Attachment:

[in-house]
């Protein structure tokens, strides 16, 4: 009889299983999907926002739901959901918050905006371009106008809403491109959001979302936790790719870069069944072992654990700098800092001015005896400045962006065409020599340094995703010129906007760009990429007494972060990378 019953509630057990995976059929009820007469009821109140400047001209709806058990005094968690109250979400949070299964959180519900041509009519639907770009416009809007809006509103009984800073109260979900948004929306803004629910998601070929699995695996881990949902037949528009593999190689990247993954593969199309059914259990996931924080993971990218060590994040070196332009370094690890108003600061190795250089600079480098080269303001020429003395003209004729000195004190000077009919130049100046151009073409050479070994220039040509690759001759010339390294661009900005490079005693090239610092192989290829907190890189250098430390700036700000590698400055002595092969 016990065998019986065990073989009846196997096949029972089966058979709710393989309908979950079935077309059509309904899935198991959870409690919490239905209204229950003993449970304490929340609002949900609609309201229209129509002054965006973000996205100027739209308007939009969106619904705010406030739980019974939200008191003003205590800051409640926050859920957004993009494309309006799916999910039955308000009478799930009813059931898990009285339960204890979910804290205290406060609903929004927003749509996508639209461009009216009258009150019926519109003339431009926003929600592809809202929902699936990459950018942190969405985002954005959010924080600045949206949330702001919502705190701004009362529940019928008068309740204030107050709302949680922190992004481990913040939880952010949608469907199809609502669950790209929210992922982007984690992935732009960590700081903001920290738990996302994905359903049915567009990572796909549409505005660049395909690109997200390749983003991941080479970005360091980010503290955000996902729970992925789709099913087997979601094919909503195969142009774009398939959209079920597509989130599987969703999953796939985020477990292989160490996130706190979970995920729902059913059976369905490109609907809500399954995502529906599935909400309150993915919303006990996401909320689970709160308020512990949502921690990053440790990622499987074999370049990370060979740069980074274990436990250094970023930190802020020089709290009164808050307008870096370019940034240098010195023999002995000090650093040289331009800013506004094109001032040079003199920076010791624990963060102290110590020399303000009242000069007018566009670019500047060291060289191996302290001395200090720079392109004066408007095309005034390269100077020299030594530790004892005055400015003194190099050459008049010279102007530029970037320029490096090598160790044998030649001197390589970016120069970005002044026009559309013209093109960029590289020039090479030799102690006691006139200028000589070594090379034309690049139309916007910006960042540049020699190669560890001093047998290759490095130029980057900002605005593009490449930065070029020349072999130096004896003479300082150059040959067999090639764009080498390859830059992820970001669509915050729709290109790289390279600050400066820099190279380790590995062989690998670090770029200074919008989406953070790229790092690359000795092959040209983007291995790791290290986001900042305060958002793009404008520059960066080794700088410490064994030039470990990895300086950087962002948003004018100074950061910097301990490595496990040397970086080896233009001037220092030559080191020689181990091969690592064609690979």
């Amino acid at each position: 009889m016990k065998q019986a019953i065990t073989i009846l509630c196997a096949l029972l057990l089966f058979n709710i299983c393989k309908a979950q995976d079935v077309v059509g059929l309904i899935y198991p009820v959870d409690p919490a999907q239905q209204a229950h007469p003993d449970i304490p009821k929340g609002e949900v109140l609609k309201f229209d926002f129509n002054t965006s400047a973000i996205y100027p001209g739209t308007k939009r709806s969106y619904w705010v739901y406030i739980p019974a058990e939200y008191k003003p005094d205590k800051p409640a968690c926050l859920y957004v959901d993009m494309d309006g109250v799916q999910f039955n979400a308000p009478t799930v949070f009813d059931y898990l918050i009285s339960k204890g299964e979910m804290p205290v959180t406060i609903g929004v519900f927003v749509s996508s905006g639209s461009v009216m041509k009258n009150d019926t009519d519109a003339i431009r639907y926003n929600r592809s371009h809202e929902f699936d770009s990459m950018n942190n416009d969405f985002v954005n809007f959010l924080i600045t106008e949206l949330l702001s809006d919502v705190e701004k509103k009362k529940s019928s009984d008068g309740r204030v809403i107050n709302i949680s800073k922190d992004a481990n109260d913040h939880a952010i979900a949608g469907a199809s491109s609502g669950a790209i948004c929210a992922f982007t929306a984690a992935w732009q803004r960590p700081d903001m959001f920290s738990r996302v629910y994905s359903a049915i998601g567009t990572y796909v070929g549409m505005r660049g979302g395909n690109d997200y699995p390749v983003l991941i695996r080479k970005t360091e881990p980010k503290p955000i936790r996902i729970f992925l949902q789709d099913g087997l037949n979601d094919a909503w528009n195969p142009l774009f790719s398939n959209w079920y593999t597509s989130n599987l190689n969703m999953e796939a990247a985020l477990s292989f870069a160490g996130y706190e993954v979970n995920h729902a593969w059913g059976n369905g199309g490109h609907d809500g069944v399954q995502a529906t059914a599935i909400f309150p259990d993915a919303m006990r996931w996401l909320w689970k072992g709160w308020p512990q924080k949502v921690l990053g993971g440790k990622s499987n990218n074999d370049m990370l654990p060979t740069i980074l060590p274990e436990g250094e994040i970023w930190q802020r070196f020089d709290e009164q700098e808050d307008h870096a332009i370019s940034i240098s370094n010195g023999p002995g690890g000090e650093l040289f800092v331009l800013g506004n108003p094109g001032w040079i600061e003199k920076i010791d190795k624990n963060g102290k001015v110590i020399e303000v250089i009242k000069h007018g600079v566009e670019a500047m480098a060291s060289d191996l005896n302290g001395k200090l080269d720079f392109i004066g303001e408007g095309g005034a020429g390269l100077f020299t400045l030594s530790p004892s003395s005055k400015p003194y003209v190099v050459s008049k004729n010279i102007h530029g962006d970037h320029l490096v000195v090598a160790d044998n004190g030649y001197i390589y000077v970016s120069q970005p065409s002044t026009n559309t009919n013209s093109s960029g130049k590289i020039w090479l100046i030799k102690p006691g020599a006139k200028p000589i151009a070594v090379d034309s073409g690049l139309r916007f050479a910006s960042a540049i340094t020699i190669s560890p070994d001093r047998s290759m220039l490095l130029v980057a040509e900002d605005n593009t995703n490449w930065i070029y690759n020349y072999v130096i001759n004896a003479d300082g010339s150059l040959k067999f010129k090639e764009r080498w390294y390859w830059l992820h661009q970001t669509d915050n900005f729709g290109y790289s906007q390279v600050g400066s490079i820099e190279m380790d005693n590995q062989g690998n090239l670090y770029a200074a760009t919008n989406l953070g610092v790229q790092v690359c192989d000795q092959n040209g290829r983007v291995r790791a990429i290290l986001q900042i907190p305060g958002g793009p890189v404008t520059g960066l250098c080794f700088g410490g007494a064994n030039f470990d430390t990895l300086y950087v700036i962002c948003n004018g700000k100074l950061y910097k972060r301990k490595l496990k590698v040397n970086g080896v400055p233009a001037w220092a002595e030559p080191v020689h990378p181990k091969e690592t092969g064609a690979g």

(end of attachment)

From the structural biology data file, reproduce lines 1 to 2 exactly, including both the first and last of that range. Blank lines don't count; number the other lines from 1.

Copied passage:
[in-house]
């Protein structure tokens, strides 16, 4: 009889299983999907926002739901959901918050905006371009106008809403491109959001979302936790790719870069069944072992654990700098800092001015005896400045962006065409020599340094995703010129906007760009990429007494972060990378 019953509630057990995976059929009820007469009821109140400047001209709806058990005094968690109250979400949070299964959180519900041509009519639907770009416009809007809006509103009984800073109260979900948004929306803004629910998601070929699995695996881990949902037949528009593999190689990247993954593969199309059914259990996931924080993971990218060590994040070196332009370094690890108003600061190795250089600079480098080269303001020429003395003209004729000195004190000077009919130049100046151009073409050479070994220039040509690759001759010339390294661009900005490079005693090239610092192989290829907190890189250098430390700036700000590698400055002595092969 016990065998019986065990073989009846196997096949029972089966058979709710393989309908979950079935077309059509309904899935198991959870409690919490239905209204229950003993449970304490929340609002949900609609309201229209129509002054965006973000996205100027739209308007939009969106619904705010406030739980019974939200008191003003205590800051409640926050859920957004993009494309309006799916999910039955308000009478799930009813059931898990009285339960204890979910804290205290406060609903929004927003749509996508639209461009009216009258009150019926519109003339431009926003929600592809809202929902699936990459950018942190969405985002954005959010924080600045949206949330702001919502705190701004009362529940019928008068309740204030107050709302949680922190992004481990913040939880952010949608469907199809609502669950790209929210992922982007984690992935732009960590700081903001920290738990996302994905359903049915567009990572796909549409505005660049395909690109997200390749983003991941080479970005360091980010503290955000996902729970992925789709099913087997979601094919909503195969142009774009398939959209079920597509989130599987969703999953796939985020477990292989160490996130706190979970995920729902059913059976369905490109609907809500399954995502529906599935909400309150993915919303006990996401909320689970709160308020512990949502921690990053440790990622499987074999370049990370060979740069980074274990436990250094970023930190802020020089709290009164808050307008870096370019940034240098010195023999002995000090650093040289331009800013506004094109001032040079003199920076010791624990963060102290110590020399303000009242000069007018566009670019500047060291060289191996302290001395200090720079392109004066408007095309005034390269100077020299030594530790004892005055400015003194190099050459008049010279102007530029970037320029490096090598160790044998030649001197390589970016120069970005002044026009559309013209093109960029590289020039090479030799102690006691006139200028000589070594090379034309690049139309916007910006960042540049020699190669560890001093047998290759490095130029980057900002605005593009490449930065070029020349072999130096004896003479300082150059040959067999090639764009080498390859830059992820970001669509915050729709290109790289390279600050400066820099190279380790590995062989690998670090770029200074919008989406953070790229790092690359000795092959040209983007291995790791290290986001900042305060958002793009404008520059960066080794700088410490064994030039470990990895300086950087962002948003004018100074950061910097301990490595496990040397970086080896233009001037220092030559080191020689181990091969690592064609690979």